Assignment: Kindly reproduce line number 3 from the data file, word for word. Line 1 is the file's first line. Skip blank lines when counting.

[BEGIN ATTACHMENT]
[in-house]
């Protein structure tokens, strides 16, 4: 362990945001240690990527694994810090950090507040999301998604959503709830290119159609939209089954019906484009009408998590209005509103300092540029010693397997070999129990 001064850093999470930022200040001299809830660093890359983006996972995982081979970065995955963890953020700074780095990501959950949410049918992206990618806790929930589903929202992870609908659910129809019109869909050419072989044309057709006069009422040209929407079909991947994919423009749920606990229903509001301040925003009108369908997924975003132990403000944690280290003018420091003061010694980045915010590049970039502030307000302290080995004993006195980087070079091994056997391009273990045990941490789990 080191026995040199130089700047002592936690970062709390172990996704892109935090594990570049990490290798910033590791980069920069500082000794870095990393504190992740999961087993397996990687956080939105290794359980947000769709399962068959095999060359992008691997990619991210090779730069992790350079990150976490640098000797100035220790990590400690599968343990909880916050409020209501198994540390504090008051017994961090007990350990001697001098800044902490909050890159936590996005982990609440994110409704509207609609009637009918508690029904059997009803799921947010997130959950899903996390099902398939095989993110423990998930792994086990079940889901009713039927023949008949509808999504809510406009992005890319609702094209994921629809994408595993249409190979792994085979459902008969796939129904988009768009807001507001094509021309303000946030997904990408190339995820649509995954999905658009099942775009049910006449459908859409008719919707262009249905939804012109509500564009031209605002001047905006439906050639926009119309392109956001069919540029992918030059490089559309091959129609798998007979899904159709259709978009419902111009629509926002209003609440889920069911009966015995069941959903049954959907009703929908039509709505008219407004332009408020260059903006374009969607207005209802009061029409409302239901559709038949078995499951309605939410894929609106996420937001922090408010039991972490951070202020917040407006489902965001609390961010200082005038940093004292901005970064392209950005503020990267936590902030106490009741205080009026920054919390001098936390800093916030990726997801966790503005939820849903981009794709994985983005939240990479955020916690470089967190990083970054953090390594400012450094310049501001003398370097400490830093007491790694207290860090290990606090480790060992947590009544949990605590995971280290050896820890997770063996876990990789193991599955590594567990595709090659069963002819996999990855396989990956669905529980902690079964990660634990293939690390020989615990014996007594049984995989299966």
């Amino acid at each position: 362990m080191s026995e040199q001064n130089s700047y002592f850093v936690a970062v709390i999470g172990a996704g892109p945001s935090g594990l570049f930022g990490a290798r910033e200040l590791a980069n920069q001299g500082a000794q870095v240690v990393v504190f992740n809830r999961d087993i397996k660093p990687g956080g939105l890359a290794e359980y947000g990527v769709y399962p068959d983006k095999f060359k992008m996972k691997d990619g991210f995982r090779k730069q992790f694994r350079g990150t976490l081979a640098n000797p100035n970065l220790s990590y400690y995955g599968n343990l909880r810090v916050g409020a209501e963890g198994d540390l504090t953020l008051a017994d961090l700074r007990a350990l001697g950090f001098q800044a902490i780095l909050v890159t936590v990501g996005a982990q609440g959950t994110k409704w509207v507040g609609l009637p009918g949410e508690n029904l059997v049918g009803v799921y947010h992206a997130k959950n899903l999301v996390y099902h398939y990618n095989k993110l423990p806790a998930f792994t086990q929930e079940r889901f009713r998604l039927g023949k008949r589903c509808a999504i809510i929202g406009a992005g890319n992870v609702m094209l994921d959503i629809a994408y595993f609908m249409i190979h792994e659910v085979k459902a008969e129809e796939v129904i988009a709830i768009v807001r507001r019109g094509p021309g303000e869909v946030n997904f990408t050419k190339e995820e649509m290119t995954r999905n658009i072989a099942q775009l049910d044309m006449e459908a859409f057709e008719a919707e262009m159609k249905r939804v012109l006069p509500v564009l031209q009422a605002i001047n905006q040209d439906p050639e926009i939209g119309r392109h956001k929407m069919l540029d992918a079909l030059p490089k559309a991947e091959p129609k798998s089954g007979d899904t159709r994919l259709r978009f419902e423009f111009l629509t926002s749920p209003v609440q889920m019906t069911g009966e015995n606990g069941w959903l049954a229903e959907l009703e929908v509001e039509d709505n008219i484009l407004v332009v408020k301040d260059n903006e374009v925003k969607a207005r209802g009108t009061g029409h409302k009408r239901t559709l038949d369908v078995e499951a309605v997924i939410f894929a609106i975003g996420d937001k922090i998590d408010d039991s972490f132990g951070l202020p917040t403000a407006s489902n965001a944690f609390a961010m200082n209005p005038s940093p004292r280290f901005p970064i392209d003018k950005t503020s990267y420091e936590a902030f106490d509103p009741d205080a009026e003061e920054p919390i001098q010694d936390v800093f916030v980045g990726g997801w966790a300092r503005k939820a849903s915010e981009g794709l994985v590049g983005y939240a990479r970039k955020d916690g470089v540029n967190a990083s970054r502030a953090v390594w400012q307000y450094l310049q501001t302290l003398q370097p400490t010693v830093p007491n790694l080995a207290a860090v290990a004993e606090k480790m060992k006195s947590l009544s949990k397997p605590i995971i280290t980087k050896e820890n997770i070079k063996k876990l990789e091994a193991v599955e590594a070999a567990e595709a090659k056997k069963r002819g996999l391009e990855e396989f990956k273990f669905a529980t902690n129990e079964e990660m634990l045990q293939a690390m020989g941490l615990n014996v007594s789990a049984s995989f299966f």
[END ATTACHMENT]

């Amino acid at each position: 362990m080191s026995e040199q001064n130089s700047y002592f850093v936690a970062v709390i999470g172990a996704g892109p945001s935090g594990l570049f930022g990490a290798r910033e200040l590791a980069n920069q001299g500082a000794q870095v240690v990393v504190f992740n809830r999961d087993i397996k660093p990687g956080g939105l890359a290794e359980y947000g990527v769709y399962p068959d983006k095999f060359k992008m996972k691997d990619g991210f995982r090779k730069q992790f694994r350079g990150t976490l081979a640098n000797p100035n970065l220790s990590y400690y995955g599968n343990l909880r810090v916050g409020a209501e963890g198994d540390l504090t953020l008051a017994d961090l700074r007990a350990l001697g950090f001098q800044a902490i780095l909050v890159t936590v990501g996005a982990q609440g959950t994110k409704w509207v507040g609609l009637p009918g949410e508690n029904l059997v049918g009803v799921y947010h992206a997130k959950n899903l999301v996390y099902h398939y990618n095989k993110l423990p806790a998930f792994t086990q929930e079940r889901f009713r998604l039927g023949k008949r589903c509808a999504i809510i929202g406009a992005g890319n992870v609702m094209l994921d959503i629809a994408y595993f609908m249409i190979h792994e659910v085979k459902a008969e129809e796939v129904i988009a709830i768009v807001r507001r019109g094509p021309g303000e869909v946030n997904f990408t050419k190339e995820e649509m290119t995954r999905n658009i072989a099942q775009l049910d044309m006449e459908a859409f057709e008719a919707e262009m159609k249905r939804v012109l006069p509500v564009l031209q009422a605002i001047n905006q040209d439906p050639e926009i939209g119309r392109h956001k929407m069919l540029d992918a079909l030059p490089k559309a991947e091959p129609k798998s089954g007979d899904t159709r994919l259709r978009f419902e423009f111009l629509t926002s749920p209003v609440q889920m019906t069911g009966e015995n606990g069941w959903l049954a229903e959907l009703e929908v509001e039509d709505n008219i484009l407004v332009v408020k301040d260059n903006e374009v925003k969607a207005r209802g009108t009061g029409h409302k009408r239901t559709l038949d369908v078995e499951a309605v997924i939410f894929a609106i975003g996420d937001k922090i998590d408010d039991s972490f132990g951070l202020p917040t403000a407006s489902n965001a944690f609390a961010m200082n209005p005038s940093p004292r280290f901005p970064i392209d003018k950005t503020s990267y420091e936590a902030f106490d509103p009741d205080a009026e003061e920054p919390i001098q010694d936390v800093f916030v980045g990726g997801w966790a300092r503005k939820a849903s915010e981009g794709l994985v590049g983005y939240a990479r970039k955020d916690g470089v540029n967190a990083s970054r502030a953090v390594w400012q307000y450094l310049q501001t302290l003398q370097p400490t010693v830093p007491n790694l080995a207290a860090v290990a004993e606090k480790m060992k006195s947590l009544s949990k397997p605590i995971i280290t980087k050896e820890n997770i070079k063996k876990l990789e091994a193991v599955e590594a070999a567990e595709a090659k056997k069963r002819g996999l391009e990855e396989f990956k273990f669905a529980t902690n129990e079964e990660m634990l045990q293939a690390m020989g941490l615990n014996v007594s789990a049984s995989f299966f």